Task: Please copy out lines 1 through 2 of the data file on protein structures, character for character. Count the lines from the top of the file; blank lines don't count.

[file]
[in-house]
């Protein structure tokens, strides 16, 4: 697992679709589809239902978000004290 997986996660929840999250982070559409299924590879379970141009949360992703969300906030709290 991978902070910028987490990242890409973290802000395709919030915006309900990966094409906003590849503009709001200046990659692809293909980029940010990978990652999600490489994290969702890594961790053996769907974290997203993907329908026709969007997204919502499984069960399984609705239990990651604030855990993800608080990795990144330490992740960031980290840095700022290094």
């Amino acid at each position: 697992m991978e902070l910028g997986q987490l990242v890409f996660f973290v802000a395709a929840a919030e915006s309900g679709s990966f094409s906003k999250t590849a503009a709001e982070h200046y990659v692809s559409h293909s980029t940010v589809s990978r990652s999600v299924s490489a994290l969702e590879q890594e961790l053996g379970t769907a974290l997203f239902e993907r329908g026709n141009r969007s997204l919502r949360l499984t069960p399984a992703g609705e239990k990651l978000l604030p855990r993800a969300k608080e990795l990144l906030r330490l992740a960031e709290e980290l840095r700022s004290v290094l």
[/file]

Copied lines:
[in-house]
């Protein structure tokens, strides 16, 4: 697992679709589809239902978000004290 997986996660929840999250982070559409299924590879379970141009949360992703969300906030709290 991978902070910028987490990242890409973290802000395709919030915006309900990966094409906003590849503009709001200046990659692809293909980029940010990978990652999600490489994290969702890594961790053996769907974290997203993907329908026709969007997204919502499984069960399984609705239990990651604030855990993800608080990795990144330490992740960031980290840095700022290094």